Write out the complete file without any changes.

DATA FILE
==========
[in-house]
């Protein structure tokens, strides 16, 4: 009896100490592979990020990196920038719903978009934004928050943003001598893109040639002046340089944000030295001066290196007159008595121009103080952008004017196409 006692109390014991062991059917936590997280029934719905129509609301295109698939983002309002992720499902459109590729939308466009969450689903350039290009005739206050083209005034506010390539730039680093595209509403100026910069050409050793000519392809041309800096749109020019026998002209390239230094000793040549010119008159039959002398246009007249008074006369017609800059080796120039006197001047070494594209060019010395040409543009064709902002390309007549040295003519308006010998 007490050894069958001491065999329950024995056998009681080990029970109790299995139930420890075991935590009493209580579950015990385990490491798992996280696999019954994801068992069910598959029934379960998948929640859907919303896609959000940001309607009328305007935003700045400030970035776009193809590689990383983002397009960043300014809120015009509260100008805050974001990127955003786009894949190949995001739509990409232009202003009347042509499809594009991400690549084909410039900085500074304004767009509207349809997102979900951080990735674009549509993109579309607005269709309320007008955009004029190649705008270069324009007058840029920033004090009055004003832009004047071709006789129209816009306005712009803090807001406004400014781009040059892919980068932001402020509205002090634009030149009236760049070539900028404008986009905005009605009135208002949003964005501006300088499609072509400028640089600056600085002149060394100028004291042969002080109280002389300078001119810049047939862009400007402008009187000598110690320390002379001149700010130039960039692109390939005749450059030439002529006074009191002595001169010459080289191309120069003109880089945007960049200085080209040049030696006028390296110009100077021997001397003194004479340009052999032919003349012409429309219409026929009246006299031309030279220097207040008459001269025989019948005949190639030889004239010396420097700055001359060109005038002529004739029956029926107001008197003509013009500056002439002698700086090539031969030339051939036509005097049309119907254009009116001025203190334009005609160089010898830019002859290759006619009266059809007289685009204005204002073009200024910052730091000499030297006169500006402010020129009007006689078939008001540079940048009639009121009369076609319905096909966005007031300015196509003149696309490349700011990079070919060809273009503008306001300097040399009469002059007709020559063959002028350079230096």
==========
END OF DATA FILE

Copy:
[in-house]
């Protein structure tokens, strides 16, 4: 009896100490592979990020990196920038719903978009934004928050943003001598893109040639002046340089944000030295001066290196007159008595121009103080952008004017196409 006692109390014991062991059917936590997280029934719905129509609301295109698939983002309002992720499902459109590729939308466009969450689903350039290009005739206050083209005034506010390539730039680093595209509403100026910069050409050793000519392809041309800096749109020019026998002209390239230094000793040549010119008159039959002398246009007249008074006369017609800059080796120039006197001047070494594209060019010395040409543009064709902002390309007549040295003519308006010998 007490050894069958001491065999329950024995056998009681080990029970109790299995139930420890075991935590009493209580579950015990385990490491798992996280696999019954994801068992069910598959029934379960998948929640859907919303896609959000940001309607009328305007935003700045400030970035776009193809590689990383983002397009960043300014809120015009509260100008805050974001990127955003786009894949190949995001739509990409232009202003009347042509499809594009991400690549084909410039900085500074304004767009509207349809997102979900951080990735674009549509993109579309607005269709309320007008955009004029190649705008270069324009007058840029920033004090009055004003832009004047071709006789129209816009306005712009803090807001406004400014781009040059892919980068932001402020509205002090634009030149009236760049070539900028404008986009905005009605009135208002949003964005501006300088499609072509400028640089600056600085002149060394100028004291042969002080109280002389300078001119810049047939862009400007402008009187000598110690320390002379001149700010130039960039692109390939005749450059030439002529006074009191002595001169010459080289191309120069003109880089945007960049200085080209040049030696006028390296110009100077021997001397003194004479340009052999032919003349012409429309219409026929009246006299031309030279220097207040008459001269025989019948005949190639030889004239010396420097700055001359060109005038002529004739029956029926107001008197003509013009500056002439002698700086090539031969030339051939036509005097049309119907254009009116001025203190334009005609160089010898830019002859290759006619009266059809007289685009204005204002073009200024910052730091000499030297006169500006402010020129009007006689078939008001540079940048009639009121009369076609319905096909966005007031300015196509003149696309490349700011990079070919060809273009503008306001300097040399009469002059007709020559063959002028350079230096």